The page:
Good Narrative Principles

October 27, 2014
by Lee Eiferman

Women Rule the Reading World

IMG_6131I was at Notre Dame the same time as Nicholas Sparks. And while I didn’t break any track records nor receive a full ride based on my ability to outrun or out jump others as he had, we did attend a handful of classes together. I mention this because every night between the hours of nine and midnight, I hammer out three pages minimum of an historical romance set during the tempestuous and stormy years of the Wild West. It was to my mind, a great time to be a woman with a bent towards adventure.

Just like Nicholas Sparks, I don’t believe in outlines or too much research. It can bog you down. But I do believe in ritual as a way to coax the forces, or whatever you want to call it, to favor me. For instance, whenever I start a new chapter I wear my lucky underwear and socks. Don’t know how these articles of clothes became imbued with the aura of luck but there you have it. I’m stuck with it. I used to go to the gym after dinner and work up a sweat between the hours of nine and ten. Since I’ve taken up writing, I’ve packed on a few pounds and so my lucky underwear pinches my man parts. The socks are red wool — great in the winter but a source of blisters come summer. I could use another lucky object, preferably something a bit more comfortable to help me steer this unwieldy novel safely to harbor.

My wife believes that I should consider writing in another genre, say detective novels or fantasy. But if, like they say, fiction is a supermarket, then I want to be in the aisle with the most shoppers. (Title provided by: Tim Duch)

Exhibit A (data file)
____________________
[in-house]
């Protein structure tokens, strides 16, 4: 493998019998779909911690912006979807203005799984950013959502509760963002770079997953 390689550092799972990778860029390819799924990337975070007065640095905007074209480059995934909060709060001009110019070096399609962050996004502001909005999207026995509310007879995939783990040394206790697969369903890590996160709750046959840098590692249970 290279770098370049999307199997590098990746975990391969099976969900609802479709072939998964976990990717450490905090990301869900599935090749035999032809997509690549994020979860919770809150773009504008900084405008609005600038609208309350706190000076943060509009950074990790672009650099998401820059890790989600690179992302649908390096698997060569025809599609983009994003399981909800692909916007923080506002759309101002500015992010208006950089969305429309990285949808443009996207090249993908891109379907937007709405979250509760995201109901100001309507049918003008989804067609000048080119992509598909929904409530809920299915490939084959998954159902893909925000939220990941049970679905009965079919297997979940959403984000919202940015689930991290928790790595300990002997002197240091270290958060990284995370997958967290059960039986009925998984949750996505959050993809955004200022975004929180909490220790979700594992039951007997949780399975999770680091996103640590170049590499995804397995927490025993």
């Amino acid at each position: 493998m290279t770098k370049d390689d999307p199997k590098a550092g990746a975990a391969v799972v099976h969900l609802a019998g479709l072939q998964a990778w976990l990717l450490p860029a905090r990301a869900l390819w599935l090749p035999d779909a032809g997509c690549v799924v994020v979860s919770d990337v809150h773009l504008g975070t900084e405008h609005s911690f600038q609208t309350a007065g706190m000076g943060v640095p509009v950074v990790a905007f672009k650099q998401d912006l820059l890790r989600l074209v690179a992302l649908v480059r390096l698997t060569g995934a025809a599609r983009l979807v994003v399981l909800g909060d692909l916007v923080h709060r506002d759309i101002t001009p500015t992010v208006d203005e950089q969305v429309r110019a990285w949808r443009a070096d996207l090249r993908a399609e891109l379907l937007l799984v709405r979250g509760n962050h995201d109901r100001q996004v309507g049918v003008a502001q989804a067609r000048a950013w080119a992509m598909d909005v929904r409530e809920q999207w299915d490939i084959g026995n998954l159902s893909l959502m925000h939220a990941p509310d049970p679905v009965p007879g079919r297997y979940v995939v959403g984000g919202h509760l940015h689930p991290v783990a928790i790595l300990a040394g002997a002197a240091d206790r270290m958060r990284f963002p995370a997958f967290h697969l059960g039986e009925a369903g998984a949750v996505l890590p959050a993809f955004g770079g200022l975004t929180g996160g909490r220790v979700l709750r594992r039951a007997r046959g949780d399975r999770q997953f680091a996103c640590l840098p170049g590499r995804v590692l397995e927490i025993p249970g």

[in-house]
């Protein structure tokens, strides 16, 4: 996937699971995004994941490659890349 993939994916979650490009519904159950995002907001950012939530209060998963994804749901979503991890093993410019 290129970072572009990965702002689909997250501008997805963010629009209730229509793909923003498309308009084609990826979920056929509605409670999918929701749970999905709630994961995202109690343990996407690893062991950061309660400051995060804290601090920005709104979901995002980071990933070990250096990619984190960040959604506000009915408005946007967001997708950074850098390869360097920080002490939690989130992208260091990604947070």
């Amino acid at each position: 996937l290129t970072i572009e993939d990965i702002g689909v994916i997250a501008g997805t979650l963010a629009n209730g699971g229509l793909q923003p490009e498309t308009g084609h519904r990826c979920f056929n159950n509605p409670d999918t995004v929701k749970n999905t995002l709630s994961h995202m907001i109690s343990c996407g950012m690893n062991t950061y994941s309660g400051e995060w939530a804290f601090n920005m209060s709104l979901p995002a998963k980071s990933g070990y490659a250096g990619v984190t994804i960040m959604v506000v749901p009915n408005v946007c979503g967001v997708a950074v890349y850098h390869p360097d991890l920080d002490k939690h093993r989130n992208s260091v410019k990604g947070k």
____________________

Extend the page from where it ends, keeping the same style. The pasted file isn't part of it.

September 2, 2014
by Lee Eiferman

Writers Block

IMG_5770Used to be Harry’s favorite thing was to head to the bar right after work, order himself a tall one, take out his notebook and start writing. He liked sitting at the end of the bar, at the periphery of the action. That was his sweet spot. There was enough conversation and general noise to work against, but not so much that it drowned out his thoughts.

When he first adopted this habit, he’d bring along his computer, but the possibility of spilled drinks ruined his concentration. The bar was nothing special. They brought out a chafing dish brimming with greasy chicken wings at 5:30 pm that served as dinner. Ten pounds later, he limited himself to beer and chewing gum.

Harry was productive. Everything he saw, thought or felt went into his notebooks. At first, he wrote down daily musings, but gradually his writing took shape. One day, shortly after he swore off chicken wings, Harry realized he was writing a novel. He spent the next few nights chasing the structure as it unfolded before him like a catcher’s mitt. It was joyous. He couldn’t wait until his writing time at night.

Halfway through the novel, the bar closed and was replaced by a nail salon of all things. And just like that, Harry’s muse abandoned him. While he never believed in such seemingly flighty notions as “muse” or “inspiration”, Harry was stuck. He shoved his notebooks into the back of his sock drawer where they would no longer torment him. With his newfound freedom, Harry planned his upcoming vacation to the minute and then started trolling real estate sites to see what was out there. In short, he made mischief until his wife found him a nondescript bar nearby their home that just might do.